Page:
Port of Kingston working to save SoundRunner

KINGSTON — The Port of Kingston is pushing forward with its agenda to save the SoundRunner passenger ferry service.

First up: Meet with supportive organizations and other transit agencies to collaborate on funding.

Last week, port officials and staff members met with state Sen. Christine Rolfes, Washington State Ferries Director David Moseley, Poulsbo Mayor Becky Erickson, Puget Sound Regional Council planner Stephen Kiehl and Kitsap Transit Director John Clauson. It was the first step to “figure out a game plan,” Port Manager Kori Henry said.

Moseley had some reservations — SoundRunner competes with state ferries for commuters. But Henry said there are enough commuters to go around, and the goal should be reducing congestion on State Route 305. SoundRunner also targets commuters from Jefferson County cities like Port Townsend and Port Ludlow.

The officials “on this side” of Puget Sound were very supportive, Henry and Commissioner Walt Elliott said. Partnerships with Kitsap Transit and PSRC will help the port when it applies for larger grants.

And funding is what the port needs to continue. The port’s plan is two-fold: increase ridership and obtain grants, Henry said. But Elliott said implementing a countywide ferry district is a long-range goal.

“The grants are bridge loans” until the partners can come together and propose a ferry district, he said. Kitsap Transit begins a trial run on its Bremerton-Seattle passenger ferry this summer.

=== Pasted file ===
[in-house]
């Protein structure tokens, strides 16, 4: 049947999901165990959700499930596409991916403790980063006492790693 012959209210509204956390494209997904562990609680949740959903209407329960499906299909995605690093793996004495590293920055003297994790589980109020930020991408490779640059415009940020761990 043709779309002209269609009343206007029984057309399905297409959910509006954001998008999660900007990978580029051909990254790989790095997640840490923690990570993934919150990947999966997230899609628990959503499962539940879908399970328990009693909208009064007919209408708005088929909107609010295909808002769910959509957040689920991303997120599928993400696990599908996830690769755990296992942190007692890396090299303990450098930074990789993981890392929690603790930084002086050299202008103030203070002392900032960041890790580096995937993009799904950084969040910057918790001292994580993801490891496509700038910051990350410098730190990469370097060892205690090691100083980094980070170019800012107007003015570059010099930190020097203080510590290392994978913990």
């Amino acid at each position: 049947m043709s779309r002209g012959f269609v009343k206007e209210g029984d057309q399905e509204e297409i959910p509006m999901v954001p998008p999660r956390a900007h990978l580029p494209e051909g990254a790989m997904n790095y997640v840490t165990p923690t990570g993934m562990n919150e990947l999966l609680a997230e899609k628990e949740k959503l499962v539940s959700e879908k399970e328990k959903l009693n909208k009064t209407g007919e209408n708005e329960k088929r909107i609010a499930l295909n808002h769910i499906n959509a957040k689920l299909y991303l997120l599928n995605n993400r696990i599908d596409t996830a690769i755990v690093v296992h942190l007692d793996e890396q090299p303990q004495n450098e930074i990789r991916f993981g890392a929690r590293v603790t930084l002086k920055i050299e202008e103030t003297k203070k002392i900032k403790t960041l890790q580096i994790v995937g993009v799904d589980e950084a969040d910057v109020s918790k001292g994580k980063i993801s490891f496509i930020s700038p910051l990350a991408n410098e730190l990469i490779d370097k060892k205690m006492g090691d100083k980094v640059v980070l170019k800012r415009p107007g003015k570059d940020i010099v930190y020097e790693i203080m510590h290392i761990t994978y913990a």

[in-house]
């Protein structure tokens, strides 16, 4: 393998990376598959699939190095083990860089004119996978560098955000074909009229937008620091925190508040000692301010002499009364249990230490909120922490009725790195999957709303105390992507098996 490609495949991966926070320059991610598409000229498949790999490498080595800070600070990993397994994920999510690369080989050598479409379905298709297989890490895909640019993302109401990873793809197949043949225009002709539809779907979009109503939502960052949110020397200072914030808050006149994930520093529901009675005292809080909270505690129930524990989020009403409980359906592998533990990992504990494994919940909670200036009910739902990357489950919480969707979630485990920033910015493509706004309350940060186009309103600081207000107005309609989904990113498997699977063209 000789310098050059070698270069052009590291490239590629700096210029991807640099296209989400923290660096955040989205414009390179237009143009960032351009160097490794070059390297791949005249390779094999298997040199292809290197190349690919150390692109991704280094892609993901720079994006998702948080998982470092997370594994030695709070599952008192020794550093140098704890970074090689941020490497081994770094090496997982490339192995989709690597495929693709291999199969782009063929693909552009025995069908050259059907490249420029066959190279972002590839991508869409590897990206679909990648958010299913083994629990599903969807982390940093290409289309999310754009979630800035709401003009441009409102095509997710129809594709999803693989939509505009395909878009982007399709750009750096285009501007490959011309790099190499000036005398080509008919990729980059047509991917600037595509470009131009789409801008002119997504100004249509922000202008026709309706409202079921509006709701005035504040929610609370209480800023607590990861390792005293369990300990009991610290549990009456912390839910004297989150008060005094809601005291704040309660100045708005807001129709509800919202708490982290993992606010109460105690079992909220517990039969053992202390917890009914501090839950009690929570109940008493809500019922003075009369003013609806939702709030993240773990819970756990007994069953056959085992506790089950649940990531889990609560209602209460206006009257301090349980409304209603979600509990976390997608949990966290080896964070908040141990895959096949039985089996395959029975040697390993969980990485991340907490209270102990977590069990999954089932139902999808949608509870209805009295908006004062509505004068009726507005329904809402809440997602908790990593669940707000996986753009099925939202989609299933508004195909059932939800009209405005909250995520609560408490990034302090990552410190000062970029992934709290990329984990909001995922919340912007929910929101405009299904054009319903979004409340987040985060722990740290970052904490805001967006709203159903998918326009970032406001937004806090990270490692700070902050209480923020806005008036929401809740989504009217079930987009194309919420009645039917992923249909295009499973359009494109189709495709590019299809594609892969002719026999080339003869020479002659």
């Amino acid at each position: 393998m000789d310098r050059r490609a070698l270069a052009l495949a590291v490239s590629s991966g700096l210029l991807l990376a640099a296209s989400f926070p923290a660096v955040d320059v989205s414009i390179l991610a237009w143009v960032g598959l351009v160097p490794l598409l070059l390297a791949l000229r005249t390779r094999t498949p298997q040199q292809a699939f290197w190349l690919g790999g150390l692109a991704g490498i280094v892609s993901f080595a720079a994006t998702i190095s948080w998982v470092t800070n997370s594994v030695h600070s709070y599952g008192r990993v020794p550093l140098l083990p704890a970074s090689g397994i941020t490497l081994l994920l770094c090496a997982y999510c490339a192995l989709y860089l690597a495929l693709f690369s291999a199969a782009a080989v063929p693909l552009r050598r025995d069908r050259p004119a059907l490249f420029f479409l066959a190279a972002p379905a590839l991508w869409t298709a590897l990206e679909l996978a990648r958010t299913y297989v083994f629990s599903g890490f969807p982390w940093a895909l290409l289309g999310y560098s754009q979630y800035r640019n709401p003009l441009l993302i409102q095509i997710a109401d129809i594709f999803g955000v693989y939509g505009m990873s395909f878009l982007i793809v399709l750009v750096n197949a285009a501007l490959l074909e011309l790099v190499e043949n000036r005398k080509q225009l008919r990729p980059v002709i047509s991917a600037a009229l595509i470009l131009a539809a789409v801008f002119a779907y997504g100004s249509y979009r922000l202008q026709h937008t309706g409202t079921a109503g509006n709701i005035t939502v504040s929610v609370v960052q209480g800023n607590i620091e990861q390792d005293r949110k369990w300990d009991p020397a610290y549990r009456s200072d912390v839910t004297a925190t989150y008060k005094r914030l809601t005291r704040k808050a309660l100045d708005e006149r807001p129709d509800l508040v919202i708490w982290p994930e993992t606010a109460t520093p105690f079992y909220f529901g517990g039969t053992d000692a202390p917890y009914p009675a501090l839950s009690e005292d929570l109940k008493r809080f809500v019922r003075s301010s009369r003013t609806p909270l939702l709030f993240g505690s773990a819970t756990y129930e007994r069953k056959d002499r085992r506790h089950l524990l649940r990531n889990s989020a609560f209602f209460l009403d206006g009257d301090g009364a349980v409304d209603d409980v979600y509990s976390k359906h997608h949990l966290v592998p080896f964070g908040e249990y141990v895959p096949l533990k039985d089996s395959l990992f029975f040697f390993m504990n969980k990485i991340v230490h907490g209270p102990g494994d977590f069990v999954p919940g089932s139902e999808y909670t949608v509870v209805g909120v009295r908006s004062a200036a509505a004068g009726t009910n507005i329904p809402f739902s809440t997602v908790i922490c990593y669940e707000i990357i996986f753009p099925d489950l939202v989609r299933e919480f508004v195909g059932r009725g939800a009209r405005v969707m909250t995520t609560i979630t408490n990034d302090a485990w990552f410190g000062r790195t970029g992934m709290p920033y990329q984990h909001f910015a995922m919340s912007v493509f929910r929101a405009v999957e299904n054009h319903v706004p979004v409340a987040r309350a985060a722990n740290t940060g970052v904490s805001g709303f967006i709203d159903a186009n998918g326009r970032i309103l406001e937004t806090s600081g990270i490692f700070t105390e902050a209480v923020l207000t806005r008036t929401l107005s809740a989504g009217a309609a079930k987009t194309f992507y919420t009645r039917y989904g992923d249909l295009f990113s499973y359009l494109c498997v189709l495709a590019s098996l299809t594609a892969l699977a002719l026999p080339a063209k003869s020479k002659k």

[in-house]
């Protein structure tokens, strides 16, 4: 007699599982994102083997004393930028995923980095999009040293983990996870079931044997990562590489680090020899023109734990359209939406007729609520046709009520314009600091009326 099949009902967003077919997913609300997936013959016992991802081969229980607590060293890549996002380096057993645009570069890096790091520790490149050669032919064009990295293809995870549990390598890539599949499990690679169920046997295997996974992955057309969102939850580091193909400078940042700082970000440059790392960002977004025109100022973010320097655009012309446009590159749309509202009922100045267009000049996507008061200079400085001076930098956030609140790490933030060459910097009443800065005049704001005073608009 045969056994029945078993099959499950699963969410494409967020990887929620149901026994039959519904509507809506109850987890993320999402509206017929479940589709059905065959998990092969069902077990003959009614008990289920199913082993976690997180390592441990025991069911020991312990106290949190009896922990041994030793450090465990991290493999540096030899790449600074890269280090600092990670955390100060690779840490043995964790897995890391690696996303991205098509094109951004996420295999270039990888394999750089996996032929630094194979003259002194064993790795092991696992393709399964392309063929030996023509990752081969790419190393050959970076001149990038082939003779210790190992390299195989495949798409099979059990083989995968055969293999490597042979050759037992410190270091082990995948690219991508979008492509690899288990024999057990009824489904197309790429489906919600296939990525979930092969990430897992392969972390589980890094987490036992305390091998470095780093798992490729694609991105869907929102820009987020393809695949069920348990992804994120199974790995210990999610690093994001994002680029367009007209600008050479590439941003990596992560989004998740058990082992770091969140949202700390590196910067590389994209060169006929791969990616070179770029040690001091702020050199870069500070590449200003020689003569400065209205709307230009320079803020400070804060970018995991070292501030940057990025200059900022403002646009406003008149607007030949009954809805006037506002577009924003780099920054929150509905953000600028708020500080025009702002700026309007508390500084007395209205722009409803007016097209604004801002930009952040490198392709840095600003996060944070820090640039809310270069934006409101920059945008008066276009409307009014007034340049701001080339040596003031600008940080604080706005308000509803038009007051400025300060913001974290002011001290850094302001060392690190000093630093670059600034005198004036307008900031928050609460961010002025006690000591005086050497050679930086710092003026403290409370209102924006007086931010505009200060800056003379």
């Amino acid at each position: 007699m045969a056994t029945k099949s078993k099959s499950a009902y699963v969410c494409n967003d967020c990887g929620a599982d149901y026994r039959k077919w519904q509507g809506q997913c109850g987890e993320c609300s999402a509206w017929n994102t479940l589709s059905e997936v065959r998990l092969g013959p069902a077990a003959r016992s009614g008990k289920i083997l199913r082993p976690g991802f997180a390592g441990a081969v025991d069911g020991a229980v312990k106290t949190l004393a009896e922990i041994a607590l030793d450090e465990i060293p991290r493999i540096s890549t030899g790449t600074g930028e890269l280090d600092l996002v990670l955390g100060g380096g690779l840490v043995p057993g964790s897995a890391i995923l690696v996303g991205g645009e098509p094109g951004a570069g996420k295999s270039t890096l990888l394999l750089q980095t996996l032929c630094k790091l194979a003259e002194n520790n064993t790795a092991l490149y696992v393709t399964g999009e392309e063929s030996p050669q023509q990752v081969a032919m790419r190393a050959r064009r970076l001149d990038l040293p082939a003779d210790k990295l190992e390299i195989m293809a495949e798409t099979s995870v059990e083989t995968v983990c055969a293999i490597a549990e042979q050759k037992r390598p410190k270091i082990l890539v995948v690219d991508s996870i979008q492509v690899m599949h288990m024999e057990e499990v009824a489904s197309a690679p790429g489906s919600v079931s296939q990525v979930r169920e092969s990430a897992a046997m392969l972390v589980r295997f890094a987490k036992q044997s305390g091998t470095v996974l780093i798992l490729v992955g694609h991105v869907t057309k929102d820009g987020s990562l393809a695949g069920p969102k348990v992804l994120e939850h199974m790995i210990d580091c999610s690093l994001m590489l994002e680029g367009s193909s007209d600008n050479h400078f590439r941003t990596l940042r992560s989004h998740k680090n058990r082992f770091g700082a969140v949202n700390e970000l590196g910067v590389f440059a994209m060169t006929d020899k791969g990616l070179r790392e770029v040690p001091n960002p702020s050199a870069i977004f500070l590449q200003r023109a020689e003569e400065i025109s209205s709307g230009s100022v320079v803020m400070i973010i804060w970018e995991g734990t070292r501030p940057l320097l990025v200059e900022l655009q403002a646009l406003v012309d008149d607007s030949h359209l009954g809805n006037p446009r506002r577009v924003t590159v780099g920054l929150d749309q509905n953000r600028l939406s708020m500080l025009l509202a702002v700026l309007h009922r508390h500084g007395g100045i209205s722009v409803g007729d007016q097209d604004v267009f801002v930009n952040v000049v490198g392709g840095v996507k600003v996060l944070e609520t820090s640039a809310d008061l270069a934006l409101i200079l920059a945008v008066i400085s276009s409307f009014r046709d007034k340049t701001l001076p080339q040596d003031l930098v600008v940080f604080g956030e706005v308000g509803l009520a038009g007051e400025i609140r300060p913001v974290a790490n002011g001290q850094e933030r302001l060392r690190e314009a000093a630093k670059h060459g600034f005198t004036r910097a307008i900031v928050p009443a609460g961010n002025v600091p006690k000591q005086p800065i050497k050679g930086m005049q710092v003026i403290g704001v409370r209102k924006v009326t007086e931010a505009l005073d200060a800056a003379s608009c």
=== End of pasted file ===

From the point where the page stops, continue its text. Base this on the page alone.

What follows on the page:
Until then, the port has begun a marketing blitz — creating larger signage, handing out brochures around Kingston to increase awareness, and asking local businesses for sponsorship. Former Chamber of Commerce executive director Linda Fyfe was hired as SoundRunner’s marketing director; she said the action plans are immediate.

“The commuters are the most powerful marketing tool at this point,” she said. She described SoundRunner as a “private limo to Seattle,” with free coffee and WiFi on board. “We’re looking for people who are looking to spread the word” about SoundRunner, she said.

Port commissioners approved the draft marketing plan and budget at a special meeting Monday, where many residents continued to express their reservations about the service.

“You’ve had no support from the business community” in the past, said resident Ralph Flewelling. “I think you’ve got a lot of wishing going on here.”

Commissioner Marc Bissonnette continued to state his skepticism. Bissonnette was the sole nay  vote at the April 23 meeting to continue SoundRunner service until Sept. 30.

Henry will be drafting the port’s goals in the next few weeks, to be delivered to Rolfes. She said a lot of things will shake out this summer — the port plans to sell its spare boat, the Express; ORCA fare-card  partners will hold commuter pass negotiations; the Federal Transit Authority will need to approve any schedule changes the port proposes; and $5 fares will go into effect July 1.

Commissioners agreed that continuing the service will come down to ridership.

“The way for the community to show if it wants [SoundRunner] is to ride it. The way to show it doesn’t want it is to not ride it,” Elliott said.


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